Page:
SRF-JRMC hosts LGBT pride month observance ceremony

By Ryo Isobe, FLEACT Yokosuka Public Affairs

170623-N-JT445-038 YOKOSUKA, Japan (June 2, 2017) – Cmdr. David Dwyer (left), Ship Repair Facility and Japan Regional Maintenance Center (SRF-JRMC) deputy commander, and guest speaker, Chief Lynn Michael Sunderman (right), gas turbine system electrical technician from the Arleigh Burke-class destroyer USS John S. McCain (DDG 56), cut into a ceremonial cake. SRF-JRMC joined the Navy and the nation in recognizing lesbian, gay, bisexual, and transgender pride month at an observance ceremony. SRF-JRMC provides ship maintenance and modernization for U.S. Pacific Fleet using advanced industrial techniques while keeping the 7th Fleet operationally ready. (U.S. Navy photo by Ryo Isobe, FLEACT Yokosuka Public Affairs, SRF-JRMC/Released)

YOKOSUKA, Japan (June 23, 2017) – Ship Repair Facility and Japan Regional Maintenance Center (SRF-JRMC) joined in celebrating lesbian, gay, bisexual, transgender (LGBT) pride month, recognizing the contributions of the LGBT community to the Navy and the nation.

The command invited Chief Lynn Michael Sunderman, a gas turbine system electrical technician from the Arleigh Burke-class destroyer USS John S. McCain (DDG 56), as a distinguished guest speaker, who commemorated LGBT Sailors’ service and commitment to the Navy throughout history.

“Our greatest asset are the individuals who guard our gates, repair our ships, fly the planes and stand the watch,” Sunderman said in his speech. “Just as diverse as the jobs we do, are the people who do them daily. This month, we celebrate the LGBT Sailors, Soldiers, Marines, Airmen and civilians serving our nation.”

According to Chief Sunderman, the acronym “LGBT” carries a wide variety of expressions, interpretations and identifications. It is common to use “LGBT+,” which includes not only lesbian, gay, bisexual and transgender, but also other sexual orientations.

The chief also touched upon the stories of military members who experienced harsh treatment, discrimination and discharges during their service.

For a long period of time, the Department of Defense adopted a policy which absolutely excluded LGBT service members, with several amendments on directives.

Until recently, “don’t ask, don’t tell” (DADT) was the nation’s policy among military organizations. Instituted by President Bill Clinton’s administration in 1994, it stipulated that lesbian, gay and bisexual members could serve as long as they were not open about their sexuality.

While the DADT policy sought to prohibit discrimination against sexually diverse service members, it also barred them from publicly “coming out of the closet.”

“Under ‘don’t ask, don’t tell,’” Sunderman said, “more than 13,000 men and women would ultimately be dismissed.”

170623-N-JT445-031 YOKOSUKA, Japan (June 2, 2017) – Chief Lynn Michael Sunderman, gas turbine system electrical technician from the Arleigh Burke-class destroyer USS John S. McCain (DDG 56), delivers a speech at the lesbian, gay, bisexual, and transgender pride month observance ceremony held onboard Ship Repair Facility and Japan Regional Maintenance Center (SRF-JRMC). (U.S. Navy photo by Ryo Isobe, FLEACT Yokosuka Public Affairs, SRF-JRMC/Released)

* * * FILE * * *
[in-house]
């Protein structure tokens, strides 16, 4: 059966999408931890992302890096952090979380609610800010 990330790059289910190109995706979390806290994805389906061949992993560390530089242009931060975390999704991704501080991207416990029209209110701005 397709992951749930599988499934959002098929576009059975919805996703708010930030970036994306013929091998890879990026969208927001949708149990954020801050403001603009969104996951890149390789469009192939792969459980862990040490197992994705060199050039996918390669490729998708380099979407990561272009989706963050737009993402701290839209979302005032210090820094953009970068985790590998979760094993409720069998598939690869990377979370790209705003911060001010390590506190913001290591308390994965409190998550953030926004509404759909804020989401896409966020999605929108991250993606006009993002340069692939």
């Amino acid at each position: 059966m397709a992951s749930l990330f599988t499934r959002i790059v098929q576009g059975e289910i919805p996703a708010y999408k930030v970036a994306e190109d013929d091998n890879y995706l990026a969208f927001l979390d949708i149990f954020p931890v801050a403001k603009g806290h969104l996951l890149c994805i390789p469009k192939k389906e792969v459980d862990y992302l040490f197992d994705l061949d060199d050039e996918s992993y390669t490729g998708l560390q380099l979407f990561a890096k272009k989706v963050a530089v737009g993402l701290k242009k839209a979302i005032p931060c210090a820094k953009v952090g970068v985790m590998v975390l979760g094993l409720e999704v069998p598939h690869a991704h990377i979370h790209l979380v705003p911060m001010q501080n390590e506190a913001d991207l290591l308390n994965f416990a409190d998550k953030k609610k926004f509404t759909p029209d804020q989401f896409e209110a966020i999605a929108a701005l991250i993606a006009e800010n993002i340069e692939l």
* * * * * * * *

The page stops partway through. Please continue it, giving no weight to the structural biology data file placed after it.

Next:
Evelyn Thomas dedicated six years to the Marines Corps since 1986, but after being outed by her fellow Marines, she suffered discrimination and harassment. She left the service and participated in multiple civil disobedience activities to attract public attention to the injustice of the DADT policy.

In 2009, Thomas established the Sanctuary Project to aid other service members who are facing similar discrimination.

In the same year, President Barack Obama proclaimed the establishment of LGBT Pride Month. The 2014 celebration marked the first military-wide pride month observance outside the DoD.

In 2011, the DADT policy was officially repealed, allowing thousands of men and women who identify as lesbian, gay and bisexual to serve the country openly.

In 2015, the Pentagon updated the military’s equal opportunity policy to include sexual orientation as a protected class, alongside with race, religion, color, sex, age and national origin.

On June 30, 2016, then-Defense Secretary Ash Carter announced that transgender service members in the U.S. military are also able to serve the country openly. However, the Pentagon is currently deferring its acceptance of transgender recruits by six months, said Dana White, Pentagon spokesperson, in a July 1, 2017 statement.

Thanks to these changes, explained Chief Sunderman, it was possible for him to marry and experience Japan with his partner.

“Our backgrounds, experience, race, culture, religion, education, sexuality, height and hair color, all make us special,” Chief Sunderman said in closing. “They also make the military what it is today, an innovative and powerful world-changing organization.

“I’ll leave you with a short quote from Evelyn Thomas: ‘Character is not bought or earned, it is lived.’”

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